St. Lucy's Home for Girls Raised by Wolves, Karen Russell

I liked this collection much better than Vampires in the Lemon Grove, and it was interesting to read the first short after having read Swamplandia!, which expands upon that piece. It's an immensely entertaining and rather accessible book, despite the determined strangeness of the people and places Russell describes. The final story, after which the collection is titled, was captivating---as when, for example, one of the wolf-girls takes stock of the "purebred" girls who visit the home, throwing games of checkers in a show of misplaced pity:

I wondered what it would be like to be bred in captivity, and always homesick for a dimly sensed forest, the trees you've never seen.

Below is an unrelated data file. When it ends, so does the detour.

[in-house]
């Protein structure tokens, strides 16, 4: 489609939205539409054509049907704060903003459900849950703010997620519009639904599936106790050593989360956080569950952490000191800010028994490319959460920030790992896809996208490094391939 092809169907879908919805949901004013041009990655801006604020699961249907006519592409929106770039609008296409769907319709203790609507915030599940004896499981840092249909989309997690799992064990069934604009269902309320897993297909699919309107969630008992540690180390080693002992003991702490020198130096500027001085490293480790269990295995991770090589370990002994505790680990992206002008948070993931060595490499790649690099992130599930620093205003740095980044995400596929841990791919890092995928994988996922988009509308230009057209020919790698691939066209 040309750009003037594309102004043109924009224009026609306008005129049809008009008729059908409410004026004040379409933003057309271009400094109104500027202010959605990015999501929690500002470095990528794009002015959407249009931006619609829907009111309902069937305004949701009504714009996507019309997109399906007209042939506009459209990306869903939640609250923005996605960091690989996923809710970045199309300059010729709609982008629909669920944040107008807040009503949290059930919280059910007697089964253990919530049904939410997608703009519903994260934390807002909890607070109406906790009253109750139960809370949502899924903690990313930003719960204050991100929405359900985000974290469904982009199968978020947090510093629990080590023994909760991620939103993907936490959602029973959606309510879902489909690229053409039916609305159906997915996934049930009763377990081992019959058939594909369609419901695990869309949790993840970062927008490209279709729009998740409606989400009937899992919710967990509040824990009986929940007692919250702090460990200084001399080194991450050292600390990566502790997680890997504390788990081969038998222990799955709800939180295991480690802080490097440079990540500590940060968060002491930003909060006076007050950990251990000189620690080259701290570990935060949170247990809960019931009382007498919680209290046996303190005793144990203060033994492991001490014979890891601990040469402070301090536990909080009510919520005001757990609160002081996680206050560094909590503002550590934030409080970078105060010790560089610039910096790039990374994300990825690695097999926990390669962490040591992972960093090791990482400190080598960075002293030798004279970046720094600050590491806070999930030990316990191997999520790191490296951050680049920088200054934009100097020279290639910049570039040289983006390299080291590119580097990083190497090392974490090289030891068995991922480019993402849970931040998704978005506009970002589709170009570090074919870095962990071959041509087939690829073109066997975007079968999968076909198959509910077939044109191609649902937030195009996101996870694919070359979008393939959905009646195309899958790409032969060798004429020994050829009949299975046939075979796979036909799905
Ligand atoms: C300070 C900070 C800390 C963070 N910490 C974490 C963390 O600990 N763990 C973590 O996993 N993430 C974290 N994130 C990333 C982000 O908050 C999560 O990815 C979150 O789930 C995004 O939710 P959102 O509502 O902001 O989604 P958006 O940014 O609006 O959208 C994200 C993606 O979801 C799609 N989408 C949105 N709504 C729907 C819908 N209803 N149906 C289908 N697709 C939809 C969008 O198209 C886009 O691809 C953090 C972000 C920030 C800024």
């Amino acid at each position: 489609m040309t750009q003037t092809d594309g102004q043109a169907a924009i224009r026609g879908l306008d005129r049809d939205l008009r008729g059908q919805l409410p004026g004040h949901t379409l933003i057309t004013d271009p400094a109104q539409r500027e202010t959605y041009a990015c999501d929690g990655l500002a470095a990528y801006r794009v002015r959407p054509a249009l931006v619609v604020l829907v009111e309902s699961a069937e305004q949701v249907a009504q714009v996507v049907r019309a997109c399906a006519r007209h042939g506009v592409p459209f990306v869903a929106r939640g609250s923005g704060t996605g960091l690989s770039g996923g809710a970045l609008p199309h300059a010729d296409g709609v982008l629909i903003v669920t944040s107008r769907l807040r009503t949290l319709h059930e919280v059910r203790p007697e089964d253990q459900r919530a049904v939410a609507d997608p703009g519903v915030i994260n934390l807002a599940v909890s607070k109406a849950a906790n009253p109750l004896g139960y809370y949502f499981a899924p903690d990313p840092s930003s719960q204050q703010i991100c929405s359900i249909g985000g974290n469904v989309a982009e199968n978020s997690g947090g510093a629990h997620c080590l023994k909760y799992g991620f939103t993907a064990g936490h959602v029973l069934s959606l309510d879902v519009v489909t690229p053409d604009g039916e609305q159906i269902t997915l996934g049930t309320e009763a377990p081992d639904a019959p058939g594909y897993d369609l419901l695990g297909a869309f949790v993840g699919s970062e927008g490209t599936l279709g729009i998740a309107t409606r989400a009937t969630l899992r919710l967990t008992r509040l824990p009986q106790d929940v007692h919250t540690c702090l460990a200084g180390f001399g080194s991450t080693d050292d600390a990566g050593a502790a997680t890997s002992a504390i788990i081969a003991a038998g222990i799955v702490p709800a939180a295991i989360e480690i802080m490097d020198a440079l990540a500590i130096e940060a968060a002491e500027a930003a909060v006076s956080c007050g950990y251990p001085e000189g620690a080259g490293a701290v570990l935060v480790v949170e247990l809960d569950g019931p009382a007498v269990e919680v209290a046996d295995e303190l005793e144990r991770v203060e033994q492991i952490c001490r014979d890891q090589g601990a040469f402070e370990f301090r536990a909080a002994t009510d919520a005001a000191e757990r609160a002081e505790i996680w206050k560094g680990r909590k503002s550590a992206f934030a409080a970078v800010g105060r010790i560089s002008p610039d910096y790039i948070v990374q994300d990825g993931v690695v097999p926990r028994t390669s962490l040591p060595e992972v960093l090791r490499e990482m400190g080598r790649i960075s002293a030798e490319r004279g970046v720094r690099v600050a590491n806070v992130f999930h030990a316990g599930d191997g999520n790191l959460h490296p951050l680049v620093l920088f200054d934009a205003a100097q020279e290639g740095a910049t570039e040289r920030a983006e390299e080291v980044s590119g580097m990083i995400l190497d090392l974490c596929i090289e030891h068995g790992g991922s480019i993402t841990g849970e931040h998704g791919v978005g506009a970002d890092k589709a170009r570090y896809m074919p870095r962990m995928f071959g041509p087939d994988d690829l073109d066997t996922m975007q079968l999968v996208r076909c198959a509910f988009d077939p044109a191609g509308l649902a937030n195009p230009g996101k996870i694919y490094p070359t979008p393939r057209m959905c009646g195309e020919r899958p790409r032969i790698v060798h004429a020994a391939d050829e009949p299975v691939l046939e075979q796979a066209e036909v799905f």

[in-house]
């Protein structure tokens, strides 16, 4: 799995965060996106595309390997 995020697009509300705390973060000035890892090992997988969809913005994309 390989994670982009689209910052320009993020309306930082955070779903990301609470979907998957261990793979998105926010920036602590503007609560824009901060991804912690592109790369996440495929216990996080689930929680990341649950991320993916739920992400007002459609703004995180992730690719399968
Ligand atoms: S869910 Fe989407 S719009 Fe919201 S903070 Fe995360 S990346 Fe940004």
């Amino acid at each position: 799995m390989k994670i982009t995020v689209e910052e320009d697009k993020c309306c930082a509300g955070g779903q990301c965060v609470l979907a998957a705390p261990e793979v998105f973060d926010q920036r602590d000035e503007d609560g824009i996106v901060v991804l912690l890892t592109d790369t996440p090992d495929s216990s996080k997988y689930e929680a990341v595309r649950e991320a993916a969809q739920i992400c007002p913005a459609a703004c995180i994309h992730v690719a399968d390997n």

The sense that there is another world, just out of reach, seems to me to pervade much of Russell's work; perhaps the beauty of her writing is that it brings this shadowland closer to us, makes the untenable suddenly seem like a hazy possibility.

Vampires in the Lemon Grove, Karen Russell


Russell is at her best with more delightful weirdness in Vampires in the Lemon Grove: women transformed into silkworms, American presidents reincarnated as horses, tailgaters for a yearly battle between whale and krill (TEAM KRILL). Not every short story is a hit, but pieces like "Proving Up" (a tale of homesteading and the marshaling of a glass window from one unsteady outpost to another) showcase her truly outstanding talent.